Objective: To assess the criterion validity of a dietary screener questionnaire adapted for Asian Americans (ADSQ) compared to Automated Self-Administered 24-Hour Dietary Assessment Tool (ASA-24) food diary data amongst Chinese American Adults (CHAs). The ADSQ incorporated example ethnic foods from six Asian American groups. Lessons learned with respect to translating the ADSQ from English into Simplified Chinese were also documented. Design: Agreement between a two-day food diary (one weekend day and one weekday) and the ADSQ was assessed for vegetable, fruit, dairy, added sugar, fiber, calcium, and whole grain intake using paired t-tests to compare means and Spearman correlations to assess agreement between intake of food components. Setting: Data were collected online and via phone interviews. Participants: Thirty-three CHAs aged 19–62 years (63.6% female). Results: Mean differences were small for fruit, dairy, fiber, calcium, and whole grain intake, but were significantly different for vegetables and added sugar intake. Spearman correlations were < 0.5 and non-significant (p > 0.05) for all components. Both the ASA-24 and the ADSQ identified the same categories where CHAs intake is misaligned with dietary recommendations: whole grains, total fruit, and dairy. Difficulties were encountered in translating 13 out of 26 questions. Conclusions: The ADSQ may be a useful tool to identify intervention targets for improving dietary quality, but caution is warranted when interpreting vegetable and added sugar estimates. Differences in the English and Chinese languages underscore the need to take into account both literal translations and semantics in translating the ADSQ into other languages.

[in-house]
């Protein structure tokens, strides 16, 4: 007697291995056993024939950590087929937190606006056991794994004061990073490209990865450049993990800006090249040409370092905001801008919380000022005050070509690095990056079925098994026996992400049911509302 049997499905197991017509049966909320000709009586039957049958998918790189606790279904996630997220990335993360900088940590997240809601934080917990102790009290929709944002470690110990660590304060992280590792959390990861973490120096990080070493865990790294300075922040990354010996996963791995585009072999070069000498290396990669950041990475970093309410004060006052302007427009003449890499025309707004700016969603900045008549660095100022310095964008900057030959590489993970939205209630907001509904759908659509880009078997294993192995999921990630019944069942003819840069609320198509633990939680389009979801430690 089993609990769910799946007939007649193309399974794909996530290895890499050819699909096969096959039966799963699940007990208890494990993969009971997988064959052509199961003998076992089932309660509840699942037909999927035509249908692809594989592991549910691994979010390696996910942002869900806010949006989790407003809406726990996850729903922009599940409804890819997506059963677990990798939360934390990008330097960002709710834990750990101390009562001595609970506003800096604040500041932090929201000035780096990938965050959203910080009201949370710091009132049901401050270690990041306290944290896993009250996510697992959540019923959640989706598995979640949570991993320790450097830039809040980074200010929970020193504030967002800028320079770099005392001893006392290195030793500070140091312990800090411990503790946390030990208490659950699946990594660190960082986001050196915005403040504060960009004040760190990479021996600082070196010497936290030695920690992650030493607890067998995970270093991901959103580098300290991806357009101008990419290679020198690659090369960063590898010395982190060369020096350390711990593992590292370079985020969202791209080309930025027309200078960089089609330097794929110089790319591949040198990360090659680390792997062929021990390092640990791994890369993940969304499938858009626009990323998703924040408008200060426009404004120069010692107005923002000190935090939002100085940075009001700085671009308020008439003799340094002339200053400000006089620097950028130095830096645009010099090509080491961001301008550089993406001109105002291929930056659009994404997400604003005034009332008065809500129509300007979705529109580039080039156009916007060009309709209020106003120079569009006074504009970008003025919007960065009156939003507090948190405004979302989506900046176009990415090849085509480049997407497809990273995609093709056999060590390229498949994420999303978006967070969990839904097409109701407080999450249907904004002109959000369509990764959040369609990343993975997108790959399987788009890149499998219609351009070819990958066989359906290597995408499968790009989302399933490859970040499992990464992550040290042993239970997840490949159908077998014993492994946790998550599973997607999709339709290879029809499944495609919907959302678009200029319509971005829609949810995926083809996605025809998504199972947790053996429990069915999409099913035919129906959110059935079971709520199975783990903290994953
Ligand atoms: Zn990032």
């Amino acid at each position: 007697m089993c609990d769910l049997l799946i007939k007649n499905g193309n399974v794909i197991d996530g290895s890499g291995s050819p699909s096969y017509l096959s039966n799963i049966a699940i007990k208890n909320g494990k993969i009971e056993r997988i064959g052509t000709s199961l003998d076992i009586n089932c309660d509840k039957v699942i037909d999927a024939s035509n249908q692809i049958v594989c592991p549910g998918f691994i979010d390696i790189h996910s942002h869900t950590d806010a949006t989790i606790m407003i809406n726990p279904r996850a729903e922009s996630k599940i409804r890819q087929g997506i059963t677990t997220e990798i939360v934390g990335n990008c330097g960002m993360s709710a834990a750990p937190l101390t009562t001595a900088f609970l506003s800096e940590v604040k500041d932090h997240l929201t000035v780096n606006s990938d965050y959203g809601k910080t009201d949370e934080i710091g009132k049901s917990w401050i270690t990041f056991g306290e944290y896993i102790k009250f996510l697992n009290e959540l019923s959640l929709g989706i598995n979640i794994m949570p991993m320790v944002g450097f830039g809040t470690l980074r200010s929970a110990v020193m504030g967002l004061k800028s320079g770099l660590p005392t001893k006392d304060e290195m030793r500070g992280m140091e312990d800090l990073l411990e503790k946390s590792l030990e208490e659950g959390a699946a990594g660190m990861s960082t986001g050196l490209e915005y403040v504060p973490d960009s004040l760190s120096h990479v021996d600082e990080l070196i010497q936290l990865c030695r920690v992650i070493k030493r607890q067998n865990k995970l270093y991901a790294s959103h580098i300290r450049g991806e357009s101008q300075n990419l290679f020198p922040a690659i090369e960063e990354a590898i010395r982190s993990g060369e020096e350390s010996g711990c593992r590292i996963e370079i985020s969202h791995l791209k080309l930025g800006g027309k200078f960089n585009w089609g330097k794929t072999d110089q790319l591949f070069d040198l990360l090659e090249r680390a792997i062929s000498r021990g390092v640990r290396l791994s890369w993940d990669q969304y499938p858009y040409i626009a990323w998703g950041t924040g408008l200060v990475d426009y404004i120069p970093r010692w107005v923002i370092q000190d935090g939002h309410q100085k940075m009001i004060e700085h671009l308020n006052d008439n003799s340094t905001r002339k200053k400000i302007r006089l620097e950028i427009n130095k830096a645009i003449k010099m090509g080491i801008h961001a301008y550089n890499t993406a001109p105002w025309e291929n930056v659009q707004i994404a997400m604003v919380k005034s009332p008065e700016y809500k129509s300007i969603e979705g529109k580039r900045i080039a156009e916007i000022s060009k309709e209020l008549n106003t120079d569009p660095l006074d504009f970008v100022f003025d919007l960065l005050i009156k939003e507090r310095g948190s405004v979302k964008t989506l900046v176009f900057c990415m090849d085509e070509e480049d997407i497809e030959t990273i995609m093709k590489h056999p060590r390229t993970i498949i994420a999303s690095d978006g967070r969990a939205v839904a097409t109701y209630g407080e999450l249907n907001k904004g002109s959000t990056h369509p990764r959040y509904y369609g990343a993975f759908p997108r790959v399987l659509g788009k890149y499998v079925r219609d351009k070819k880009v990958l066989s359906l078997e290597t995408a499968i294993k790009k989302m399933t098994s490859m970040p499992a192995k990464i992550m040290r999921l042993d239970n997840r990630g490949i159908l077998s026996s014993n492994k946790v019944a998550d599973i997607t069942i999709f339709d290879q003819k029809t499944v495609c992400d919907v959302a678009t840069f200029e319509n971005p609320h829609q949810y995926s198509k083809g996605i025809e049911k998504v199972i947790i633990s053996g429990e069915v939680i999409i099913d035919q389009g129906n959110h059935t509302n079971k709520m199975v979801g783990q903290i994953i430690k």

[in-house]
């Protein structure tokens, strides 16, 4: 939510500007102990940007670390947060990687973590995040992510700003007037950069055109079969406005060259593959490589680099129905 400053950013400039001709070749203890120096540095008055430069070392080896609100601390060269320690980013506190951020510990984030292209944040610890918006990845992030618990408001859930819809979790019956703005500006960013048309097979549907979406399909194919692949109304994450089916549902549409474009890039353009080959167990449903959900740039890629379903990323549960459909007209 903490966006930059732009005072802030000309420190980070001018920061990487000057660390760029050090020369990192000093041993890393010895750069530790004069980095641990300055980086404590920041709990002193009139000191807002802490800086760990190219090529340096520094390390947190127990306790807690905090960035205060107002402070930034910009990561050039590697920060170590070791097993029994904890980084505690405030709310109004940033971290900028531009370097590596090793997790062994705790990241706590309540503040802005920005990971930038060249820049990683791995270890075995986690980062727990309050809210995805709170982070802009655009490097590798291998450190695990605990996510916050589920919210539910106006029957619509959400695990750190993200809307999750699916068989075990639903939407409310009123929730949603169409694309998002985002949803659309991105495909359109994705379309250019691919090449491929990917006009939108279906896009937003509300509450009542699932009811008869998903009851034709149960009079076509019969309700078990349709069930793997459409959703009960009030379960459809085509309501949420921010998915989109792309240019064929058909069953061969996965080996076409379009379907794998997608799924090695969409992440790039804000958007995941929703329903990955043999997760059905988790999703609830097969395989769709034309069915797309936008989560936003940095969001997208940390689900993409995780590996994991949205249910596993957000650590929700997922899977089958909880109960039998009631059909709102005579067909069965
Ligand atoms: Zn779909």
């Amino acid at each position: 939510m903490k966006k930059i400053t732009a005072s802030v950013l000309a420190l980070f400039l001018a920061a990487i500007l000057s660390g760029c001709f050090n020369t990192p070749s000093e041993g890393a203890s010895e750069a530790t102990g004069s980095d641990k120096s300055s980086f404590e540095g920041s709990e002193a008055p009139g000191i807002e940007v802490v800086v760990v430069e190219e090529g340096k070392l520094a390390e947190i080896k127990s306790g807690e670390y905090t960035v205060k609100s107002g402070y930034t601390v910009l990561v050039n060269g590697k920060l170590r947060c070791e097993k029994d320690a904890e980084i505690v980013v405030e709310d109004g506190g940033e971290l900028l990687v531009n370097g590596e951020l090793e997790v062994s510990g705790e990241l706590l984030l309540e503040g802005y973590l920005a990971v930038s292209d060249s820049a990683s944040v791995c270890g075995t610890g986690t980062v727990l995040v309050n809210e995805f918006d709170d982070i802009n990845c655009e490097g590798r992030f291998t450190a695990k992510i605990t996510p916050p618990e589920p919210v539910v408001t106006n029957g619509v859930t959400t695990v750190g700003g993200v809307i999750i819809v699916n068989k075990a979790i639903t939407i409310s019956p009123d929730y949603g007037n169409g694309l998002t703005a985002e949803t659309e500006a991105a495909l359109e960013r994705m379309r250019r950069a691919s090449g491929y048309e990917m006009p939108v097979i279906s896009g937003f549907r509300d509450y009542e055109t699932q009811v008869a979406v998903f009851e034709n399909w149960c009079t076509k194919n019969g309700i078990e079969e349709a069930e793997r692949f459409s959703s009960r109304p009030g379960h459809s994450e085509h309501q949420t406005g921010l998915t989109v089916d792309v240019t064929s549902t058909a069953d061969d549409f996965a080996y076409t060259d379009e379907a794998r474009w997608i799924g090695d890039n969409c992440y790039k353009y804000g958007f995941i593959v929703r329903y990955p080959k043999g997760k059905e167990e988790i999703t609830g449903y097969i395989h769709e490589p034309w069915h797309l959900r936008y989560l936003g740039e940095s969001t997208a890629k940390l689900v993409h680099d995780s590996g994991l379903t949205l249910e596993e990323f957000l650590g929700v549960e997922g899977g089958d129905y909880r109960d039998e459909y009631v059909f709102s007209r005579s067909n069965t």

- Chinese american adults (CHAs)
- Criterion validity
- Diet assessment
- Dietary screener
ASJC Scopus subject areas
- Public Health, Environmental and Occupational Health